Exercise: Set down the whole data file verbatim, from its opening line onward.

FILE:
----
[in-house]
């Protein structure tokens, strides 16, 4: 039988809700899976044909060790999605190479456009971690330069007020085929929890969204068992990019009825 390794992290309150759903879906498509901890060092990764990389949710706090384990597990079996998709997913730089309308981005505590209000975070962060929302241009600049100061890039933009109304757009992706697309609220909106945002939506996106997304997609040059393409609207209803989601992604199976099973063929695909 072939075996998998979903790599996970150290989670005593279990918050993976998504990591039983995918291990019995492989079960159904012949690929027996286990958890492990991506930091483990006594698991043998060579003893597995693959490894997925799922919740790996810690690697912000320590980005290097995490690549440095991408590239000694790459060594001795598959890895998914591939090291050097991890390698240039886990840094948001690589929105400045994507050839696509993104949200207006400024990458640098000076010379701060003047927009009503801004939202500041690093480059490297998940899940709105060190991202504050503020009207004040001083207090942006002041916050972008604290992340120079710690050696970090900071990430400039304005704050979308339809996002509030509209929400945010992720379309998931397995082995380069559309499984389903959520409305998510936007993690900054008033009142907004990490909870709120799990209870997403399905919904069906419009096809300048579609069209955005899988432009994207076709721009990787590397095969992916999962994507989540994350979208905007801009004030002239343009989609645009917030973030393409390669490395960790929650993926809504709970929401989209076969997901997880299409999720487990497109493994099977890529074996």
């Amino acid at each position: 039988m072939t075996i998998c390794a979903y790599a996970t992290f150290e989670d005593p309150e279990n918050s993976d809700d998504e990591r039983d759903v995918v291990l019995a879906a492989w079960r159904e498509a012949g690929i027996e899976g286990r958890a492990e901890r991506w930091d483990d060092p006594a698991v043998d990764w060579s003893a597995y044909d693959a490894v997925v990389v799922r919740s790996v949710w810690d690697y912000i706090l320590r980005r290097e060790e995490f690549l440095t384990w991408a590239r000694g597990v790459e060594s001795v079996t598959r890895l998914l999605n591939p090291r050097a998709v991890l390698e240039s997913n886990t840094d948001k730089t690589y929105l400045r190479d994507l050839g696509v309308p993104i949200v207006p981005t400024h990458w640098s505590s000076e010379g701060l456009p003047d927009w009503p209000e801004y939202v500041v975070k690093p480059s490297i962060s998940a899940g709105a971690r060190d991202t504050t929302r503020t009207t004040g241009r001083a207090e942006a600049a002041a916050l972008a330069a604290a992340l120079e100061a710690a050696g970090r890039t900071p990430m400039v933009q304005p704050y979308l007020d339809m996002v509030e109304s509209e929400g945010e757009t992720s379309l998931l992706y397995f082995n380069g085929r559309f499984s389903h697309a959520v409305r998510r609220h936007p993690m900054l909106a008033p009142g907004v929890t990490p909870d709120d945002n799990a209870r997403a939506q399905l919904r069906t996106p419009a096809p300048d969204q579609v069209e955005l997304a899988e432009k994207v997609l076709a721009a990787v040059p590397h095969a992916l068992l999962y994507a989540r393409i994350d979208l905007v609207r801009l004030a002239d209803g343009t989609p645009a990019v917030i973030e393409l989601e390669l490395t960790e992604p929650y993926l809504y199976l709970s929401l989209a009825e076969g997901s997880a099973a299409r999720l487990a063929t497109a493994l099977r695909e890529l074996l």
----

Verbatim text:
[in-house]
């Protein structure tokens, strides 16, 4: 039988809700899976044909060790999605190479456009971690330069007020085929929890969204068992990019009825 390794992290309150759903879906498509901890060092990764990389949710706090384990597990079996998709997913730089309308981005505590209000975070962060929302241009600049100061890039933009109304757009992706697309609220909106945002939506996106997304997609040059393409609207209803989601992604199976099973063929695909 072939075996998998979903790599996970150290989670005593279990918050993976998504990591039983995918291990019995492989079960159904012949690929027996286990958890492990991506930091483990006594698991043998060579003893597995693959490894997925799922919740790996810690690697912000320590980005290097995490690549440095991408590239000694790459060594001795598959890895998914591939090291050097991890390698240039886990840094948001690589929105400045994507050839696509993104949200207006400024990458640098000076010379701060003047927009009503801004939202500041690093480059490297998940899940709105060190991202504050503020009207004040001083207090942006002041916050972008604290992340120079710690050696970090900071990430400039304005704050979308339809996002509030509209929400945010992720379309998931397995082995380069559309499984389903959520409305998510936007993690900054008033009142907004990490909870709120799990209870997403399905919904069906419009096809300048579609069209955005899988432009994207076709721009990787590397095969992916999962994507989540994350979208905007801009004030002239343009989609645009917030973030393409390669490395960790929650993926809504709970929401989209076969997901997880299409999720487990497109493994099977890529074996």
């Amino acid at each position: 039988m072939t075996i998998c390794a979903y790599a996970t992290f150290e989670d005593p309150e279990n918050s993976d809700d998504e990591r039983d759903v995918v291990l019995a879906a492989w079960r159904e498509a012949g690929i027996e899976g286990r958890a492990e901890r991506w930091d483990d060092p006594a698991v043998d990764w060579s003893a597995y044909d693959a490894v997925v990389v799922r919740s790996v949710w810690d690697y912000i706090l320590r980005r290097e060790e995490f690549l440095t384990w991408a590239r000694g597990v790459e060594s001795v079996t598959r890895l998914l999605n591939p090291r050097a998709v991890l390698e240039s997913n886990t840094d948001k730089t690589y929105l400045r190479d994507l050839g696509v309308p993104i949200v207006p981005t400024h990458w640098s505590s000076e010379g701060l456009p003047d927009w009503p209000e801004y939202v500041v975070k690093p480059s490297i962060s998940a899940g709105a971690r060190d991202t504050t929302r503020t009207t004040g241009r001083a207090e942006a600049a002041a916050l972008a330069a604290a992340l120079e100061a710690a050696g970090r890039t900071p990430m400039v933009q304005p704050y979308l007020d339809m996002v509030e109304s509209e929400g945010e757009t992720s379309l998931l992706y397995f082995n380069g085929r559309f499984s389903h697309a959520v409305r998510r609220h936007p993690m900054l909106a008033p009142g907004v929890t990490p909870d709120d945002n799990a209870r997403a939506q399905l919904r069906t996106p419009a096809p300048d969204q579609v069209e955005l997304a899988e432009k994207v997609l076709a721009a990787v040059p590397h095969a992916l068992l999962y994507a989540r393409i994350d979208l905007v609207r801009l004030a002239d209803g343009t989609p645009a990019v917030i973030e393409l989601e390669l490395t960790e992604p929650y993926l809504y199976l709970s929401l989209a009825e076969g997901s997880a099973a299409r999720l487990a063929t497109a493994l099977r695909e890529l074996l």